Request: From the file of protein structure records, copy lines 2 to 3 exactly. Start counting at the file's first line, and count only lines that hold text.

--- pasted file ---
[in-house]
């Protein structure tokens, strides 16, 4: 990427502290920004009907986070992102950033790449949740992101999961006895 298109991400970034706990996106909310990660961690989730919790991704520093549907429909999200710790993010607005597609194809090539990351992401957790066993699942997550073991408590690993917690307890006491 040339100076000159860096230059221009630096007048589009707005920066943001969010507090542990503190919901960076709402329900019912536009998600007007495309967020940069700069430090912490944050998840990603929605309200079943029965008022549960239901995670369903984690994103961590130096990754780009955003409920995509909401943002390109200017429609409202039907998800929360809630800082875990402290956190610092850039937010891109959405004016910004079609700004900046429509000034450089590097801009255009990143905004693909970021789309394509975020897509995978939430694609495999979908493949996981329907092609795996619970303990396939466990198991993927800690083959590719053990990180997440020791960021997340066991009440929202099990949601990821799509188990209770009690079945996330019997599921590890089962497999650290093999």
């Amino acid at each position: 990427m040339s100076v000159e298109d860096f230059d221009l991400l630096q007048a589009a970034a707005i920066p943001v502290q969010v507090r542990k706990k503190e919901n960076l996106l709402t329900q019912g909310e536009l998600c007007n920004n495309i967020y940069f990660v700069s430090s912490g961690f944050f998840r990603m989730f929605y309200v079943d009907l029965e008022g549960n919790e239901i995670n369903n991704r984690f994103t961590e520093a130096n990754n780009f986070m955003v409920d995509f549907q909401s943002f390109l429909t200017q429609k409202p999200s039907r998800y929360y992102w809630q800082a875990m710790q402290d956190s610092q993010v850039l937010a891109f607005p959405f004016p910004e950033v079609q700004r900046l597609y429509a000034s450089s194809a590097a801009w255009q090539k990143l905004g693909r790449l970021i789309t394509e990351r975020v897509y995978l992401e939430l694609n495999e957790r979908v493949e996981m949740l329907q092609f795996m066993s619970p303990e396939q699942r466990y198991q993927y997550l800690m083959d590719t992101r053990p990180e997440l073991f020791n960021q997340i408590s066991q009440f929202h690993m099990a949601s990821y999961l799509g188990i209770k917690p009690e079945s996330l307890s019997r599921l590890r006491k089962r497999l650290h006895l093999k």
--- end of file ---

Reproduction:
């Protein structure tokens, strides 16, 4: 990427502290920004009907986070992102950033790449949740992101999961006895 298109991400970034706990996106909310990660961690989730919790991704520093549907429909999200710790993010607005597609194809090539990351992401957790066993699942997550073991408590690993917690307890006491 040339100076000159860096230059221009630096007048589009707005920066943001969010507090542990503190919901960076709402329900019912536009998600007007495309967020940069700069430090912490944050998840990603929605309200079943029965008022549960239901995670369903984690994103961590130096990754780009955003409920995509909401943002390109200017429609409202039907998800929360809630800082875990402290956190610092850039937010891109959405004016910004079609700004900046429509000034450089590097801009255009990143905004693909970021789309394509975020897509995978939430694609495999979908493949996981329907092609795996619970303990396939466990198991993927800690083959590719053990990180997440020791960021997340066991009440929202099990949601990821799509188990209770009690079945996330019997599921590890089962497999650290093999």
């Amino acid at each position: 990427m040339s100076v000159e298109d860096f230059d221009l991400l630096q007048a589009a970034a707005i920066p943001v502290q969010v507090r542990k706990k503190e919901n960076l996106l709402t329900q019912g909310e536009l998600c007007n920004n495309i967020y940069f990660v700069s430090s912490g961690f944050f998840r990603m989730f929605y309200v079943d009907l029965e008022g549960n919790e239901i995670n369903n991704r984690f994103t961590e520093a130096n990754n780009f986070m955003v409920d995509f549907q909401s943002f390109l429909t200017q429609k409202p999200s039907r998800y929360y992102w809630q800082a875990m710790q402290d956190s610092q993010v850039l937010a891109f607005p959405f004016p910004e950033v079609q700004r900046l597609y429509a000034s450089s194809a590097a801009w255009q090539k990143l905004g693909r790449l970021i789309t394509e990351r975020v897509y995978l992401e939430l694609n495999e957790r979908v493949e996981m949740l329907q092609f795996m066993s619970p303990e396939q699942r466990y198991q993927y997550l800690m083959d590719t992101r053990p990180e997440l073991f020791n960021q997340i408590s066991q009440f929202h690993m099990a949601s990821y999961l799509g188990i209770k917690p009690e079945s996330l307890s019997r599921l590890r006491k089962r497999l650290h006895l093999k």